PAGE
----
When a nonsurgical root canal fails to save a tooth, your dentist may recommend having an apicoectomy. Below is a guide to some of the most frequently asked questions about apicoectomies to help patients grasp a better understanding of this relatively common oral surgery procedure.
What Is an Apicoectomy?
An apicoectomy involves an oral surgeon opening the gum tissue next to the tooth to get a better look at the bone. Subsequently, the surgeon will remove any diseased or swollen tissue and the end of the root. The surgeon might put a filling in the root’s place to cover the end of the canal, along with stitches to help heal the tissue. During the next few months, the bone adjacent to the root will heal.
Why Would I Need an Apicoectomy?
Oral surgeons might recommend an apicoectomy to treat a variety of different situations. The procedure is most commonly in response to the failure of a root canal. Most failed root canal procedures are a result of issues near the tip of the root. A few of the most common conditions that necessitate an apicoectomy procedure are:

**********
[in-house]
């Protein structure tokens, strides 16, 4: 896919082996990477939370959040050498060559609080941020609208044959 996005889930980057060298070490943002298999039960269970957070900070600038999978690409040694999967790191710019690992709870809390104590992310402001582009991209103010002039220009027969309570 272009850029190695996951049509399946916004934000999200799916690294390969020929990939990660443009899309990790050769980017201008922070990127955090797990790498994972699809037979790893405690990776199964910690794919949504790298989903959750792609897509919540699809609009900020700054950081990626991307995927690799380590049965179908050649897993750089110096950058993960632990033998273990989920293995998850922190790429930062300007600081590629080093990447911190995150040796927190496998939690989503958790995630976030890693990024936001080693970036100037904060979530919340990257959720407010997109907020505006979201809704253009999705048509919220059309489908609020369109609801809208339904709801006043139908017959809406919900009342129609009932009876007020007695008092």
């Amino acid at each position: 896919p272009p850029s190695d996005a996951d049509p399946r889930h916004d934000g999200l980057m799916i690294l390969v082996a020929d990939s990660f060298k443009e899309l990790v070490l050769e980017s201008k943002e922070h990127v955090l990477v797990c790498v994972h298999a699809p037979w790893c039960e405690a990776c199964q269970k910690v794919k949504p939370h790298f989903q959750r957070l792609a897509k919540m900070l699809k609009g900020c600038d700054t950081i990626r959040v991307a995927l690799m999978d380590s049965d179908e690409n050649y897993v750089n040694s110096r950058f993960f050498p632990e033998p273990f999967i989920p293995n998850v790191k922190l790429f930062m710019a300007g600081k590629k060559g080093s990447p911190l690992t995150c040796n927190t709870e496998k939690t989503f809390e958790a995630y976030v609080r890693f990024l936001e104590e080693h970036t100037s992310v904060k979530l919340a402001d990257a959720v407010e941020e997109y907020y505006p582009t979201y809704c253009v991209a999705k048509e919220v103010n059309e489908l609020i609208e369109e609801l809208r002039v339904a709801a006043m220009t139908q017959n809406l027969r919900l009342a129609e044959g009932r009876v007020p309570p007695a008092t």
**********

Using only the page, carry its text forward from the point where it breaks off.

- A fracture in the tooth’s root that surgeons cannot remove with nonsurgical treatment
- Tooth calcification that prevents non-surgical instruments utilized in a root canal procedure to reach the tooth’s root
- Infection, inflammation, or severe pain after a root canal procedure, illustrating that the treatment was unsuccessful
Will the Procedure Be Painful?
While local anesthetics will provide comfort throughout the surgery, you may experience minor swelling or discomfort during the healing process, which is standard for all types of surgical procedures. In addition to providing you with post-operation instructions, your oral surgeon will work to determine the right pain medication to reduce pain in the aftermath of the surgery.
When Can I Return to Work, School, or My Regular Routine After Having an Apicoectomy?
Most patients go back to their standard daily activities the day after having an apicoectomy. Speak with your oral surgeon to discuss the specifics of your expected recovery time.
Are There Any Alternatives to an Apicoectomy?
The sole alternative to apicoectomy surgery is often the removal of the tooth, which you will then need to replace with an implant, denture, or bridge to preserve your teeth’s functionality and overall oral health.